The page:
What is Art Therapy?
Art Therapy gives children and adults the chance to express their thoughts and feelings using art materials in the presence of a trained Art Therapist.
Children and adults do not need to be good at art. The Art Therapist invites the child or adult to use the art materials in whichever way they choose, encouraging a relaxed approach so that they do not feel under pressure.
Rubbena Aurangzeb-Tariq (MA)
Freelance Art Psychodynamic Psychotherapist provides:
Who can benefit from Art Therapy?
Art Therapy has been around for 70 years and during this time it has developed ways in how to respond to a variety of people, such as those with mental health conditions, personality disorders, neuro-developmental disorders (e.g. Autistic Spectrum Disorders), degenerative disorders (e.g. Alzheimer’s), learning difficulties and those experiencing end of life. It is used in prisons, with people who have experienced trauma (including emotional abuse, neglect, physical or sexual abuse) or who have emotional difficulties.
The Art Therapist can help people who find it hard to make and keep relationships. It can help adults or children who may have difficulty with verbal communication and expression. It works equally well for those who are over talkative as it does for those who struggle to find words.
Art Therapy can provide a response where talking therapies are not found to be suitable.
Art Therapy sessions are confidential. Artwork is kept safe in each client’s folder and is stored in a locked cupboard between sessions. At the end of the therapy the client may choose to take their work home.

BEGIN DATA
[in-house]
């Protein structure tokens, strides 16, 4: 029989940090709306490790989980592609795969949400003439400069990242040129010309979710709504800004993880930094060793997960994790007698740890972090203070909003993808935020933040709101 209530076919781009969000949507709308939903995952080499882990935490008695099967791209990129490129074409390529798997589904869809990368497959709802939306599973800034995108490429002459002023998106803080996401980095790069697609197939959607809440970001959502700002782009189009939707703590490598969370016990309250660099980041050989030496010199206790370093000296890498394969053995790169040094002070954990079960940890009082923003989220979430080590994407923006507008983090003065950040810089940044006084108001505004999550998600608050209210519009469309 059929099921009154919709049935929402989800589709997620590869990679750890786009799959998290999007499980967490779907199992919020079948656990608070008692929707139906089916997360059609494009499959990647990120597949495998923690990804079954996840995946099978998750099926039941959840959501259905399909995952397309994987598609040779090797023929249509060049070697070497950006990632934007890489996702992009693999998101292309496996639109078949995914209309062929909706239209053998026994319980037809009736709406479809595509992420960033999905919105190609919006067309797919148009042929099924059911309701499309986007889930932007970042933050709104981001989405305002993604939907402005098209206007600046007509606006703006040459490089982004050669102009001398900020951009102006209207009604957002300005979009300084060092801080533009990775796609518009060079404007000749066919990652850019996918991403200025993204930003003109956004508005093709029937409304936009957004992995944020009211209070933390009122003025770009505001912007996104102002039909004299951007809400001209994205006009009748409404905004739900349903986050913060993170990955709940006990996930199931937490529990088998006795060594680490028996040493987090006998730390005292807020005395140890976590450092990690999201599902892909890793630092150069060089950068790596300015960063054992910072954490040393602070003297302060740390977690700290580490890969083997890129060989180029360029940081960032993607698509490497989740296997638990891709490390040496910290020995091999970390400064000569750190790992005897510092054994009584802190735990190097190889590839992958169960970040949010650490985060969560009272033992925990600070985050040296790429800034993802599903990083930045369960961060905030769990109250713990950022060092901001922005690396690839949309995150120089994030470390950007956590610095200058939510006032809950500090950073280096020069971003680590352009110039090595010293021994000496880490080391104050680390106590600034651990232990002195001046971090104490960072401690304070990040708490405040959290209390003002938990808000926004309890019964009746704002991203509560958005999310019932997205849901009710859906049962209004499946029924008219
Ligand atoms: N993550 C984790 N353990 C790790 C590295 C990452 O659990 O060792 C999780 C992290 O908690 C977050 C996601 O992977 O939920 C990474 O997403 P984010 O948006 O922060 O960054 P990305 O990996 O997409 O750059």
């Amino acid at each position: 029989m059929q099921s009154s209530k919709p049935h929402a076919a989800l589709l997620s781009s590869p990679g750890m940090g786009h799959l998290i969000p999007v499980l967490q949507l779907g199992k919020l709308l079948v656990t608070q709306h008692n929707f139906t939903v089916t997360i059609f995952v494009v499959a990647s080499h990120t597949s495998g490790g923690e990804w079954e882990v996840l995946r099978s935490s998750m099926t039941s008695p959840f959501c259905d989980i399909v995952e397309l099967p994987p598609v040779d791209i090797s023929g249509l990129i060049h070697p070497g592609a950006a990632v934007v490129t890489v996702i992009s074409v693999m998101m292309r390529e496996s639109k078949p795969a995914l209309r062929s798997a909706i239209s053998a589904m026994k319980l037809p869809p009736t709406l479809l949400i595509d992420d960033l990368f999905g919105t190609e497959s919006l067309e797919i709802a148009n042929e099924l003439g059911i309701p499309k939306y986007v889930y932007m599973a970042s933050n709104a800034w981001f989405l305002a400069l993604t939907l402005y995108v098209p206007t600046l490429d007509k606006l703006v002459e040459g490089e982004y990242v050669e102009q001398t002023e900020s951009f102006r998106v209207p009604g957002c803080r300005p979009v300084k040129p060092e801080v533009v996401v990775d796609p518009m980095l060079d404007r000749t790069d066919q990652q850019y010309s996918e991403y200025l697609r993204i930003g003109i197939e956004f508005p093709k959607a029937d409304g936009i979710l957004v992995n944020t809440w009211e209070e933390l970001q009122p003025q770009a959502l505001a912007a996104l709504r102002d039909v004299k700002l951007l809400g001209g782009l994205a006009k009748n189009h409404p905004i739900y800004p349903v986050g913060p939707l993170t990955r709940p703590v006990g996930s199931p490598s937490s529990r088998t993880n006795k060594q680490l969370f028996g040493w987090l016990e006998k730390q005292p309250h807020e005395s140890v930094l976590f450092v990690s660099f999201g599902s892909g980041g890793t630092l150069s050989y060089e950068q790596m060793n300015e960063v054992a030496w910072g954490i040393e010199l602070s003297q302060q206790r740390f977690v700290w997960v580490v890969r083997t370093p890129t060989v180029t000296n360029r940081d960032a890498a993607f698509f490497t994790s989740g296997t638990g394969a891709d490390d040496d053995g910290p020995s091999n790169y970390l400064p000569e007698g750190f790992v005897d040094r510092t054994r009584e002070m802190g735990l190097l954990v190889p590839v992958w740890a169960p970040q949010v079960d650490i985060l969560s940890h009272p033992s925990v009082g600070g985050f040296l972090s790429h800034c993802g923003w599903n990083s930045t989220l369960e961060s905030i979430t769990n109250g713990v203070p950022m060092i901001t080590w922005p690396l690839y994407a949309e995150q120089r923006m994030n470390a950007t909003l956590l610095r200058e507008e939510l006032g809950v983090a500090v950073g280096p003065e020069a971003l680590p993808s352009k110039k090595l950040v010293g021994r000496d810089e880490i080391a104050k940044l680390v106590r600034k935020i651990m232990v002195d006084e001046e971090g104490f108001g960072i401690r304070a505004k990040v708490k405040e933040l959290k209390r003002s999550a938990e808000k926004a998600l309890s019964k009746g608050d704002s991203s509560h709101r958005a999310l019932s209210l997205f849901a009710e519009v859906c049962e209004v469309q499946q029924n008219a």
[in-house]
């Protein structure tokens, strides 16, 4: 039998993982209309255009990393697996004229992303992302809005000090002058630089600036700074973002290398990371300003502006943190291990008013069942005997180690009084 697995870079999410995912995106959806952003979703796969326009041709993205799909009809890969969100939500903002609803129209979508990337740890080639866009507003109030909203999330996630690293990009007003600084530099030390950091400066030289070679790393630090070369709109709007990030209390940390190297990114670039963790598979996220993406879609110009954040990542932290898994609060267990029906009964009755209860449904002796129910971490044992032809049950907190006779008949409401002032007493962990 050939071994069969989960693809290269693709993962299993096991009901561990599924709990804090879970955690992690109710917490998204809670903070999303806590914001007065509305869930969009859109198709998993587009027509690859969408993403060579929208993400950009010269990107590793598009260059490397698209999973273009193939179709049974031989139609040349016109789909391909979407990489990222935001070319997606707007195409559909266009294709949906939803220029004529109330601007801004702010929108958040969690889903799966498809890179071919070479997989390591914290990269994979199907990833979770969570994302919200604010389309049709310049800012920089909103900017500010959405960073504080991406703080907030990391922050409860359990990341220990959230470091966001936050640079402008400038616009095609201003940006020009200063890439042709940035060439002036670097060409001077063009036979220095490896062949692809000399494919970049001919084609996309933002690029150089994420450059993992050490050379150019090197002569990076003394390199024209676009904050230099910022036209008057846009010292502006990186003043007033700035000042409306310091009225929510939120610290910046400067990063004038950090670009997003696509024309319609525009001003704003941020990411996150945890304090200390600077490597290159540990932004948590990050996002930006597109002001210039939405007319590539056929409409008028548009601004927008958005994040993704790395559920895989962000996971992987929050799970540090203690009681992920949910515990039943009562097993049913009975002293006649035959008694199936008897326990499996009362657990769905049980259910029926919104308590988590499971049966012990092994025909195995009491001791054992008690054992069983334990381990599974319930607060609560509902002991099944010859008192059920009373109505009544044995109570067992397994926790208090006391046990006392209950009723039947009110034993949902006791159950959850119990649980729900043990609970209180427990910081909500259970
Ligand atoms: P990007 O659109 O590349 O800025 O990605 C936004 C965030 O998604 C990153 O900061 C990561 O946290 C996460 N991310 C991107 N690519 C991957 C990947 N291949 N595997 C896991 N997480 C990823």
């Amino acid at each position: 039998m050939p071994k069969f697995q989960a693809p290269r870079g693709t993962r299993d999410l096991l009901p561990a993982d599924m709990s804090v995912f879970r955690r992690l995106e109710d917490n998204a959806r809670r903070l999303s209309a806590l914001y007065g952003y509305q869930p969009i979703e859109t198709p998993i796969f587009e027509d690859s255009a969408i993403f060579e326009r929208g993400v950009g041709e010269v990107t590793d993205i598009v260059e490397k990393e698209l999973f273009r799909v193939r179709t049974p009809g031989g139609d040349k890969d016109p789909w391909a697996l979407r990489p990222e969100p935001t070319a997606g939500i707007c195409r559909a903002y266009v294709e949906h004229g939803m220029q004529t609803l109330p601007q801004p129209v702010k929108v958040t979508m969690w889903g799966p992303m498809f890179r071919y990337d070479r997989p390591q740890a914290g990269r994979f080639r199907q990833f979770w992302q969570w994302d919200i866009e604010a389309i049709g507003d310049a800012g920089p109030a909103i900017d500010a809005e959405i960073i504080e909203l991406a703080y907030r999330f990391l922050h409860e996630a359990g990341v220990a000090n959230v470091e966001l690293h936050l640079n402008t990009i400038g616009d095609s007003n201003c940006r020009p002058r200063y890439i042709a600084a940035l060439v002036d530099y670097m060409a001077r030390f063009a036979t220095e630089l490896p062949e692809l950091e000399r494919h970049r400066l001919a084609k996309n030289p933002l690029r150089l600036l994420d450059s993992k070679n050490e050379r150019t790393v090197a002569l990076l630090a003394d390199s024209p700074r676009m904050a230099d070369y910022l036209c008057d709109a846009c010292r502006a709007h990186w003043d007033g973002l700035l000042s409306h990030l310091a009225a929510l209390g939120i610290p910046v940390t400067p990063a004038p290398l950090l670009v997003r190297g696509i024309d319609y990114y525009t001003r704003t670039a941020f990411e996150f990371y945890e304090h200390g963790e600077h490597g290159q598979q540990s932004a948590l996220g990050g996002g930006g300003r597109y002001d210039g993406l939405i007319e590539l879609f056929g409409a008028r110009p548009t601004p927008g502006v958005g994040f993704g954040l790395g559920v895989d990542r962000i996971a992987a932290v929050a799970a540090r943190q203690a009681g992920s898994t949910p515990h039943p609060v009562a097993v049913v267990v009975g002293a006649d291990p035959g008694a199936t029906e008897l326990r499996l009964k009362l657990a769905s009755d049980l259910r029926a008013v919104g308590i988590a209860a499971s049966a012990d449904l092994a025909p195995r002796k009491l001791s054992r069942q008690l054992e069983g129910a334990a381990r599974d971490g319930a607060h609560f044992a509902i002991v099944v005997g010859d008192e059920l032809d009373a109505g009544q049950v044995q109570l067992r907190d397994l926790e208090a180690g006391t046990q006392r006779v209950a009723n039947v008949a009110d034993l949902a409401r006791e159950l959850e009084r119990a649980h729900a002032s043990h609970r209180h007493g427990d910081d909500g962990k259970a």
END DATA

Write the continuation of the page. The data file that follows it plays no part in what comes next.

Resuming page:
Art Therapy sessions are provided on a weekly basis. Clients are seen either individually or in groups.
Individual sessions last for an hour and group sessions last for up to two hours depending on the size of the group and length of their concentration (e.g. small children).
Art Therapy Training
Art Therapists understand art processes as well as psychotherapeutic practice. Their training takes at least 6 years including a first degree in the arts and a Post graduate qualification (usually MA/Msc level) in Art Psychotherapy.
Art Therapists maintain their professional development through clinical supervision and post-qualification training.
Art Therapists’ training is approved by the British Association of Art Therapists (BAAT), which is a professional organisation with its own ethics and professional practice.
Art Therapy is a State regulated profession and it is a legal requirement to be registered with the Health and Care Professions Council (HCPC) in order to practise anywhere in the UK as an art therapist or art psychotherapist.
Deaf Culture & Art Therapy Group (DCAT)
Supported by BAAT, DCAT is a group of trained Art Therapists who use British Sign Language (BSL) to communicate with their client group (minimum of BSL level 3). Sharing dilemmas and therapeutic interventions helps members to professionally develop and keep their skills fresh and up-to-date.
DCAT aims to reduce barriers to communication and enable clients to express their thoughts and feelings through their preferred language.
The group is open to therapists from different therapeutic disciplines.